Just as there are forms for budgeting money, there is a time management form designed for budgeting time. It is called a time planner, diary, agenda, calendar or a host of other synonyms. Choose it carefully. Many planners limit scheduling or budgeting of time to a nine-to-five day, yet the most meaningful activities could take place beyond the normal workday. Others sacrifice much-needed space in order to make it fit into a pocket or purse. Some treat Saturday and Sunday as afterthoughts, and allocate a small amount of space to those days. Day-at-a-glance planners prevent you from seeing the whole week in perspective, while month-at-a-glance planners do not have enough space to facilitate hour-by-hour budgeting. There are digital planners as well, and some people are able to use them effectively.

As a time management consultant, I have been able to design my own planner, geared to my own needs. If you also have the opportunity to design a planner that will reflect your philosophy and style, do so. The best planner is one you design for yourself. Otherwise, shop around. Don’t settle for a planner that has been given to you free of charge each year. It could be costly. Time is life, and life is the most precious resource we have. Budget it wisely.


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Time management: where do we start?


The first step in managing time is to get organized.

The three major resources that are essential to a successful business are time, money and people.

If you lose money, you can always earn or borrow more.  If you lose people, you can re-hire.  But if you lose time, you can never regain it – either by working or by borrowing.  It is lost forever.  And the sad part is, there is not an inexhaustible supply.  You can dip into the time bank only so many times – then, when it’s all gone, you’re gone.

It stands to reason that since time is in great demand and is in such a limited supply, that it is the most valuable resource.  Therefore, if you want to be successful in business, you must learn to manage the time at your disposal.

Unfortunately, some people can’t even manage their money, let alone their time.  And even those who do manage their money well do a relatively poor job of managing their time.  The expression “look after the pennies and the dollars will look after themselves” is equally true for this precious commodity called time.  We cannot afford to be spendthrifts when it comes to time.  Spending time on impulse items such as reading your spam email, scrolling through Facebook postings, surfing the Internet with no purpose in mind or fidgeting with the latest needless digital gadget when there are meaningful tasks to be performed are only some of the ways we squander valuable minutes, which soon amount to hours.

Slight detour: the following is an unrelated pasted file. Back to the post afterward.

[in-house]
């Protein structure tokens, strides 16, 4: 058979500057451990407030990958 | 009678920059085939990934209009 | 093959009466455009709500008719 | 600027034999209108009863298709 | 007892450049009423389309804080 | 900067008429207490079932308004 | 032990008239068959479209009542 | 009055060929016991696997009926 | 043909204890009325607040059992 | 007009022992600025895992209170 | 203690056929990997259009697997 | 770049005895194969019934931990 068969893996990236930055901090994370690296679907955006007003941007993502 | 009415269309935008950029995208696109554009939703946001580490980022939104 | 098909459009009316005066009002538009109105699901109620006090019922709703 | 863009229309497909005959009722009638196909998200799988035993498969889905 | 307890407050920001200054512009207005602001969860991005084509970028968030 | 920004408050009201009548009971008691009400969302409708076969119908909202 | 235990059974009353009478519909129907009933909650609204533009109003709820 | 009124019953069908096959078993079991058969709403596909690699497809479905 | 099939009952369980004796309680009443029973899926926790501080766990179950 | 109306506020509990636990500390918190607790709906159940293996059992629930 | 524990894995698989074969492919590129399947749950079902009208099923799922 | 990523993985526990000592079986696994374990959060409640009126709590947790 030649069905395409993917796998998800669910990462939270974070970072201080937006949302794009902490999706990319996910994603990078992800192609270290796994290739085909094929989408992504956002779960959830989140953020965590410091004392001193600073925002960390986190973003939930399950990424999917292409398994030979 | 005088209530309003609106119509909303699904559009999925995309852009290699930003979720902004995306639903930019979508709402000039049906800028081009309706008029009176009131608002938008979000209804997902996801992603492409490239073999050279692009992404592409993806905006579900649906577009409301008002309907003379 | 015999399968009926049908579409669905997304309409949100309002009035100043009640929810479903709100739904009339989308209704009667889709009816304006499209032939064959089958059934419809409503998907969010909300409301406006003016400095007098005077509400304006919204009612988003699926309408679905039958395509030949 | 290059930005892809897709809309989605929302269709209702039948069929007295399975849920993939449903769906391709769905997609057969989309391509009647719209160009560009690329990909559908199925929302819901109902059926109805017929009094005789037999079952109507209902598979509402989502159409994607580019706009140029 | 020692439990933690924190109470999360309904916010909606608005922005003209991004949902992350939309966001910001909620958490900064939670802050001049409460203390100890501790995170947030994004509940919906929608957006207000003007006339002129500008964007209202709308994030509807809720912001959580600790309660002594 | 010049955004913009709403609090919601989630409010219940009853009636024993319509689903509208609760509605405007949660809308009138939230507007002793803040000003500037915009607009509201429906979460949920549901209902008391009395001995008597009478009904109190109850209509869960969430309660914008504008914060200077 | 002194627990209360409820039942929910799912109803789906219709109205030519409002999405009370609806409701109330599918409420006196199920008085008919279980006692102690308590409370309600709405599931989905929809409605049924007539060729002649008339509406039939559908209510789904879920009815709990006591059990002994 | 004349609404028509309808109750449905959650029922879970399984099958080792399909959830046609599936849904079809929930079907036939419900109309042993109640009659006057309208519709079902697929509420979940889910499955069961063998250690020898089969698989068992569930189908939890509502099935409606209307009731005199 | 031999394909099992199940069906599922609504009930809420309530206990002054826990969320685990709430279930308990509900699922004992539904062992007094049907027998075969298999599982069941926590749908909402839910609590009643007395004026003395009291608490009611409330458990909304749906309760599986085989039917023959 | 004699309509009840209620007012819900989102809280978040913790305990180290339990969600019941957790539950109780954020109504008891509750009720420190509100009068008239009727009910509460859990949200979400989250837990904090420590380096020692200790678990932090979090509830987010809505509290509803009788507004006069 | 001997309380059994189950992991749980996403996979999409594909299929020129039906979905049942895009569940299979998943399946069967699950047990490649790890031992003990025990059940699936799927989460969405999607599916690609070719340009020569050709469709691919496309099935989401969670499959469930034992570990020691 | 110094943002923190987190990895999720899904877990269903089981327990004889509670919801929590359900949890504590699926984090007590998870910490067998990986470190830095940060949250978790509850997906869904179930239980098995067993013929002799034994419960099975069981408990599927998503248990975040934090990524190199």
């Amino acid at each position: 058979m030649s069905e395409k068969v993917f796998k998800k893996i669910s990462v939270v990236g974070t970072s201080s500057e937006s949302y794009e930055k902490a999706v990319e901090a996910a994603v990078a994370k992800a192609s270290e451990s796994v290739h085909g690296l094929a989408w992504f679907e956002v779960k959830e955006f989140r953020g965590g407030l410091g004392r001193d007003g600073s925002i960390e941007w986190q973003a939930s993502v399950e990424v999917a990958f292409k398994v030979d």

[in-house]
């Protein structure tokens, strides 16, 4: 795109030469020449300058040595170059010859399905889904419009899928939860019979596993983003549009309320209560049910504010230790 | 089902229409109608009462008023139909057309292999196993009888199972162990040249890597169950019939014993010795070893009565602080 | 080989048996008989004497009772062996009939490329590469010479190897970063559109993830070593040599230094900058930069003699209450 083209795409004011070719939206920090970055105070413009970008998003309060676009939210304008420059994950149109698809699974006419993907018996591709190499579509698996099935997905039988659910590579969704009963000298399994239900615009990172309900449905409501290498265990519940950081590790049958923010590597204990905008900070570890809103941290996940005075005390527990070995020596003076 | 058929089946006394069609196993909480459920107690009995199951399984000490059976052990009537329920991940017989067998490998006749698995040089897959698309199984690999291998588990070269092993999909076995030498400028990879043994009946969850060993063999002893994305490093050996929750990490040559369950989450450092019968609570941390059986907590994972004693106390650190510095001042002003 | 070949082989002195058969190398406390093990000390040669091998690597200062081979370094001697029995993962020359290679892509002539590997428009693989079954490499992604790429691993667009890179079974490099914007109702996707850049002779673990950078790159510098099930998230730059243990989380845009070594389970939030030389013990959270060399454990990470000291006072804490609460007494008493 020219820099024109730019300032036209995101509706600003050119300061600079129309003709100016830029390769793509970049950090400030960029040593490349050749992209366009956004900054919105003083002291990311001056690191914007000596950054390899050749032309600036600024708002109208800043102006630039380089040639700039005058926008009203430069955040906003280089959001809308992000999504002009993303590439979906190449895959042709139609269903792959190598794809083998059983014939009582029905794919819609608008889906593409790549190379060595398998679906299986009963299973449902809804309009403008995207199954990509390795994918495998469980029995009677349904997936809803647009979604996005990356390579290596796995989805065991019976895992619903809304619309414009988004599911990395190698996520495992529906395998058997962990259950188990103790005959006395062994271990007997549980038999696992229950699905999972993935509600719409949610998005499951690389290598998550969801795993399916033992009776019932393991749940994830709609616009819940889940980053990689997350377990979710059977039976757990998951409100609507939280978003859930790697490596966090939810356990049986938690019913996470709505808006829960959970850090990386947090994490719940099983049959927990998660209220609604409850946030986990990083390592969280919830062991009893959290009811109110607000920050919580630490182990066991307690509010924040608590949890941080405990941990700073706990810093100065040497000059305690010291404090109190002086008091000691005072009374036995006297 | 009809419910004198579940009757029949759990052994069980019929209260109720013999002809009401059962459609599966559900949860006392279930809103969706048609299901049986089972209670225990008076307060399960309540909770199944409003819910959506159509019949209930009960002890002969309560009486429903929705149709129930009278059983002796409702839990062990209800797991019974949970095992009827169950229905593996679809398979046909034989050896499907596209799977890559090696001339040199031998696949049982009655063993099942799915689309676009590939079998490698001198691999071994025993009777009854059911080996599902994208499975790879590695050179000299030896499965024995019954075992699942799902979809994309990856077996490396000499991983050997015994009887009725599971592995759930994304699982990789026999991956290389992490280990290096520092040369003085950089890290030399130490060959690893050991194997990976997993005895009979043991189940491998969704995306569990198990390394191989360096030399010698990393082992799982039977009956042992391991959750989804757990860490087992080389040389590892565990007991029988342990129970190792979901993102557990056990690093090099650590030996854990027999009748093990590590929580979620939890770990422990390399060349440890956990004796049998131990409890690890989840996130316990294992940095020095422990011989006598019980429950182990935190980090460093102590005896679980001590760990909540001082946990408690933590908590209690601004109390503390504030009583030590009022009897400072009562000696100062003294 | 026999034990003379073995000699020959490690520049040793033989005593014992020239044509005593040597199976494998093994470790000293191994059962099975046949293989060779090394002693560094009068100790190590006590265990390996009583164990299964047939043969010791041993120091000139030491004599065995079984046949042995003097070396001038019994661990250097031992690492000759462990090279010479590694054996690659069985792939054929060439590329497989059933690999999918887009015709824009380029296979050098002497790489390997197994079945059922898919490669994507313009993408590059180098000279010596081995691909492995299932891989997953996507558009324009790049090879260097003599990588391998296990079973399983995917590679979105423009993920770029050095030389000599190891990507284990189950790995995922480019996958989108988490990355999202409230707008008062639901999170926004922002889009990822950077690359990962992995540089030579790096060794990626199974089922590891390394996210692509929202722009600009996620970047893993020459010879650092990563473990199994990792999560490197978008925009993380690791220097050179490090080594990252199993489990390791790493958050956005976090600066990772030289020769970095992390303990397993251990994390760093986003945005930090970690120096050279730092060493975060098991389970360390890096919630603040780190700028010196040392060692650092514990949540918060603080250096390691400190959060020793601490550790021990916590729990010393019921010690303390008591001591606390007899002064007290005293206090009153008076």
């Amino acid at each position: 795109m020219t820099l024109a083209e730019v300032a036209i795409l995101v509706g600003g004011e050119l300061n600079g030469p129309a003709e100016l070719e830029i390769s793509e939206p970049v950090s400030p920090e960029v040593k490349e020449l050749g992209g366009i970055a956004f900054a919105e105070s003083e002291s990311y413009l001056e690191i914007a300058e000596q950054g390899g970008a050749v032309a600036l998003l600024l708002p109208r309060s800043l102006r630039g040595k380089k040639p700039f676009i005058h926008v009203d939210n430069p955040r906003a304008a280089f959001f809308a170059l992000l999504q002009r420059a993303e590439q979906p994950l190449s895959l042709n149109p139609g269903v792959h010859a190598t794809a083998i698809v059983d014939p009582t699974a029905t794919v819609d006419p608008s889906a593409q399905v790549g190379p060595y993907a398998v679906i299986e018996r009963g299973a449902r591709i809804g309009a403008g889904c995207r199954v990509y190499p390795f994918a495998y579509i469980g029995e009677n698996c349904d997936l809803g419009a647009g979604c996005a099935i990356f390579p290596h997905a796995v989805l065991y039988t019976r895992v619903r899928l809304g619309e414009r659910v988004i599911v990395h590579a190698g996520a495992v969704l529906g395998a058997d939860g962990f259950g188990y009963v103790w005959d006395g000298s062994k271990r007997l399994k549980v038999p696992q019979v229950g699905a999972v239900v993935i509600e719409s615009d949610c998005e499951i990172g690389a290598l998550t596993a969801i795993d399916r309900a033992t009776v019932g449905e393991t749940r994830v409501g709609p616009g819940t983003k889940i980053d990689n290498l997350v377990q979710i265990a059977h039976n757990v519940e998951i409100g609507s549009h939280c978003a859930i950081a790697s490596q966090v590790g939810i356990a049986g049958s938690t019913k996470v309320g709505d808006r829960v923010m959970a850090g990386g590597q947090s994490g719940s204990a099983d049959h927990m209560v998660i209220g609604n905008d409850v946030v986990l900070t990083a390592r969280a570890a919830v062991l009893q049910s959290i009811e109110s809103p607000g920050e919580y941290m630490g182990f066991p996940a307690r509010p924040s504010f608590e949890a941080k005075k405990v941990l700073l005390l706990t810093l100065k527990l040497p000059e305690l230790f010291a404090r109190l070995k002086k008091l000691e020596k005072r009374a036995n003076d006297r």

We also waste time by constantly shuffling papers, searching for misplaced items, interrupting ourselves and others needlessly, procrastinating on jobs that must be done eventually, worrying about things we can’t control, and saying “yes” to time-consuming activities that do not relate to our goals.

Add to this perfectionism, idle time, and a myriad of bad habits, and we have the potential to waste hours each day.  Hours that could be spent on profit-generating activities, family time, or self-renewal.

The first step in gaining control of your time is to get organized.  Organize your office, your files and your procedures to eliminate those wasted minutes searching for things, shuffling papers and interrupting others.  Then look for shortcuts when performing those necessary but routine activities such as corresponding, conducting meetings, and fielding phone calls.  The resulting time savings can then be invested in those profit-generating activities and personal priorities that you just never seem to get around to.

Time management is not a one-time thing.  It is a continuous process of changing time-wasting habits, streamlining the necessary activities, and always focusing on those key activities that generate the greatest return.

Time management has been described as “common sense put into practice” or “self-management” Or “making wise choices.”  It seems easy.  But it isn’t easy for one reason; we are forced to change our way, leave our comfort zone, and abandon those habits that we have developed over the years.  Change does not come easily.  It takes motivation, determination, and perseverance, which are brain-based skills that must be strengthened through continued use.  But the rewards – a more productive and satisfying life – are worth the effort.

A word of caution: don’t try to change too many things at once.  Remember, time management is a life-long process.  Make changes gradually.  Become comfortable with making notes during phone calls, for example, before revamping the way you conduct your meetings, and so on.

And don’t be afraid of reverting to paper if it makes the job easier. Technology is meant as a better means to an end, not as an end in itself. For example, after years of losing track of things to be done that became hidden in a plethora of emails, I revised my old Telephone Log to include email actions, and finally feel secure. (A description is available in the product section of our website.)

Where do you get your ideas for better ways of doing things?  There are over 1000 books on the topic of time management.  Articles appear almost every month in one of the thousands of magazines being published.  Seminars are in plentiful supply.  There is even this blog and hundreds of others. There is no shortage of ideas on saving time.

But what you must do is select those ideas you feel will work for you.  Adapt them, if necessary, to suit your particular job or situation, and then put them into practice.

You have probably heard the expression that an organized mind is more important than an organized desk. But let me assure you, that working at an organized desk actually helps you to develop an organized mind.